Investors shouldn’t read too much into projections showing half the Fed board sees rates higher by the end of next year.
By guest author Justin Lahart from the Wall Street Journal
Federal Reserve policy makers have been at pains to convince investors that winding down the central bank’s asset purchases won’t necessarily lead to rate increases. But they made something of a muddle of that message on Wednesday.
In the statement released following its two-day meeting, the Fed’s policy-setting committee said that a reduction in the central bank’s monthly asset purchases “may soon be warranted.” Barring a serious setback—a worse-than-expected hit to the job market from the Delta variant, say, or the China Evergrande mess badly damaging global financial markets—that all but tees up a decision to begin tapering at the next Fed meeting in November. By sometime in the middle of next year, those purchases would fall to zero.
Getting to zero is important to Fed officials because they effectively see completing the tapering process as a precondition to raising rates: They don’t want to find themselves in a situation where they need to hike while they are still purchasing assets. But they have tried to frame this as merely providing them with an option to tighten, a decision that will ultimately hinge on how much progress the job market has made, and how sticky the recent bout of inflation ends up being. In his post-meeting press conference, Fed Chairman Jerome Powell again emphasized that the decision to wind down asset purchases and the decision to raise rates are separate.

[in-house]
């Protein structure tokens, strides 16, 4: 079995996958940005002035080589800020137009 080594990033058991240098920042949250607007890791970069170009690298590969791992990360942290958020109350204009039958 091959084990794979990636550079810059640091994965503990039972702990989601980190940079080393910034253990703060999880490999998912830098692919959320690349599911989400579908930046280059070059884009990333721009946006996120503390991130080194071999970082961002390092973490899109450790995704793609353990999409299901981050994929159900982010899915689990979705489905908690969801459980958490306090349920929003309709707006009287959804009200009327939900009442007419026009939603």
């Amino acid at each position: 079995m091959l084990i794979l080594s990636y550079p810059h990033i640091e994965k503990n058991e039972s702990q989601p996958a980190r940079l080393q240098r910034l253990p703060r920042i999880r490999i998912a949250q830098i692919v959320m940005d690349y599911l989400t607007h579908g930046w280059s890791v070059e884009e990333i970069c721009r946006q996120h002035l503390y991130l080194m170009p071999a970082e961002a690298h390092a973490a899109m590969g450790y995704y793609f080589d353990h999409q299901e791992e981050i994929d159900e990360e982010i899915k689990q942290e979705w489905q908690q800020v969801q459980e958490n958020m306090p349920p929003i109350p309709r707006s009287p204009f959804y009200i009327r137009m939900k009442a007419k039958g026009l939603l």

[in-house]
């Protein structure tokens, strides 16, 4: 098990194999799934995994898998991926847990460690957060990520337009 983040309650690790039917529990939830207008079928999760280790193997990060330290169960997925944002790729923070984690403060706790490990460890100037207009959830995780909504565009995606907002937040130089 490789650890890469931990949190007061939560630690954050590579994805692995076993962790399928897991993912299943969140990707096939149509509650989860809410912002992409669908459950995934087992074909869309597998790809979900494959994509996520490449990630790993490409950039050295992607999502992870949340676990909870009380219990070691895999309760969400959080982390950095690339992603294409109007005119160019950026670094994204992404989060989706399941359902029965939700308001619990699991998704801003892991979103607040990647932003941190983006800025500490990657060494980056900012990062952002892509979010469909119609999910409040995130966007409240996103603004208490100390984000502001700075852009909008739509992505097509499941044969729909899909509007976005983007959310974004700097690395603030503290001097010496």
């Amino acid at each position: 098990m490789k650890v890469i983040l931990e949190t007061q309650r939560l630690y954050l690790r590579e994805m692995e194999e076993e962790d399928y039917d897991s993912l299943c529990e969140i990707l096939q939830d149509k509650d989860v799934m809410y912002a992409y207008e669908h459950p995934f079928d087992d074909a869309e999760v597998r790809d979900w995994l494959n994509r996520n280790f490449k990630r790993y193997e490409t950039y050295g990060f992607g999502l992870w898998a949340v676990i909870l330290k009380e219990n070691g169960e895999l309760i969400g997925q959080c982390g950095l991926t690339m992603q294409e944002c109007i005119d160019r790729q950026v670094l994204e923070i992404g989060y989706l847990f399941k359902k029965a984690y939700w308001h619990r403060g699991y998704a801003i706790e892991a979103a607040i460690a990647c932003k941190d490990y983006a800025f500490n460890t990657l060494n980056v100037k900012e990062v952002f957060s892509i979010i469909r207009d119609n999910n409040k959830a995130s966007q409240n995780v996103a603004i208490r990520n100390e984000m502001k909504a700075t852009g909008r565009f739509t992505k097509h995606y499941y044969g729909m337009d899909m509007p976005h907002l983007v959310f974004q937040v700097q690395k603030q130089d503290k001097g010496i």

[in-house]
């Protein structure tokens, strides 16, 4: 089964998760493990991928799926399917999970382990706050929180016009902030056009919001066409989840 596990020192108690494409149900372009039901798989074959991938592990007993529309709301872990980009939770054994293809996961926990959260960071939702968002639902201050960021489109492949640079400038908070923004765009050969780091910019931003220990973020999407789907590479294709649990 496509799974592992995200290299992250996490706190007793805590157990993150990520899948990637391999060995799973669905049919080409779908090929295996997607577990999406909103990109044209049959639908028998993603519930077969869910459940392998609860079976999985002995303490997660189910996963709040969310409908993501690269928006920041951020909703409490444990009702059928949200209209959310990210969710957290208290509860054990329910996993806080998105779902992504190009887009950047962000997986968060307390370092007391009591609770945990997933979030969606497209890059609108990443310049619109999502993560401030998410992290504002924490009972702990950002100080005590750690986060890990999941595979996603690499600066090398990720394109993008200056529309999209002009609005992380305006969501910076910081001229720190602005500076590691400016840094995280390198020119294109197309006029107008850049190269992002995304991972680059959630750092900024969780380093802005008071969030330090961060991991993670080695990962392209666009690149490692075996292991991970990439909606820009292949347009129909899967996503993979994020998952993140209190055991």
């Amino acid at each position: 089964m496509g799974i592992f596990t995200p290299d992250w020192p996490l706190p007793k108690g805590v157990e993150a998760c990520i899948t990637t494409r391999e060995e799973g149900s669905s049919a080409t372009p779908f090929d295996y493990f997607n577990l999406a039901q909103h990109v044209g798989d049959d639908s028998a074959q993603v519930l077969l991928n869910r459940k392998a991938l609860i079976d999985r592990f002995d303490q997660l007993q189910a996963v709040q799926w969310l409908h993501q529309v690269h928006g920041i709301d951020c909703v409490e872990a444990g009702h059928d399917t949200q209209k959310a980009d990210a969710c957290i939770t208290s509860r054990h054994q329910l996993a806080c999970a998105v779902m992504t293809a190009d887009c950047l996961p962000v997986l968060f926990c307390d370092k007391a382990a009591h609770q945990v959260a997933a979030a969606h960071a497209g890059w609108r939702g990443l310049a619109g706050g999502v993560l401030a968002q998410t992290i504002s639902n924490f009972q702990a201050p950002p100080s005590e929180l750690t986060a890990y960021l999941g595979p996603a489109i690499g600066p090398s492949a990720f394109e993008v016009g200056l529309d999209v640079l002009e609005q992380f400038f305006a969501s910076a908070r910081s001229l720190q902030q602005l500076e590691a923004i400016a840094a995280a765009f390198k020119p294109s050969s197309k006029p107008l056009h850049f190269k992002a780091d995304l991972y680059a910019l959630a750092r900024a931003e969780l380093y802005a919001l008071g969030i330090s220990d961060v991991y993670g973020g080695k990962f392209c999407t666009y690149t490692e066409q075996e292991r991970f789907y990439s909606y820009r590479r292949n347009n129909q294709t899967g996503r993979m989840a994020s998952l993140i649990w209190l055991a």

Yet updated projections the Fed released Wednesday showed that nine of 18 officials expect to raise interest rates by the end of next year, versus the seven who made that forecast in the previous set of projections released in June. The even split suggests that at least some people at the table are thinking of tightening as closely after tapering.
It matters which half of the table that is. Many economists view Mr. Powell and other key members of the Fed’s leadership group as more hesitant to raise rates, and, unlike most regional Federal Reserve Bank presidents, they always get a vote. There is also a vacancy on the Fed’s board of governors, with another one coming in at the start of next year, and President Biden seems likely to appoint people on the dovish side of the spectrum to those positions.
The biggest thing the Fed has in its favor on its rate decision, for now at least, is time. It is hard to know what the economy will look like in the middle of next year—to what degree the pandemic will still be with us, whether supply chain problems have been resolved, and how fast wages will be rising. But sooner or later, the Fed is going to have to send a clearer signal on its interest rate plans than it is doing now.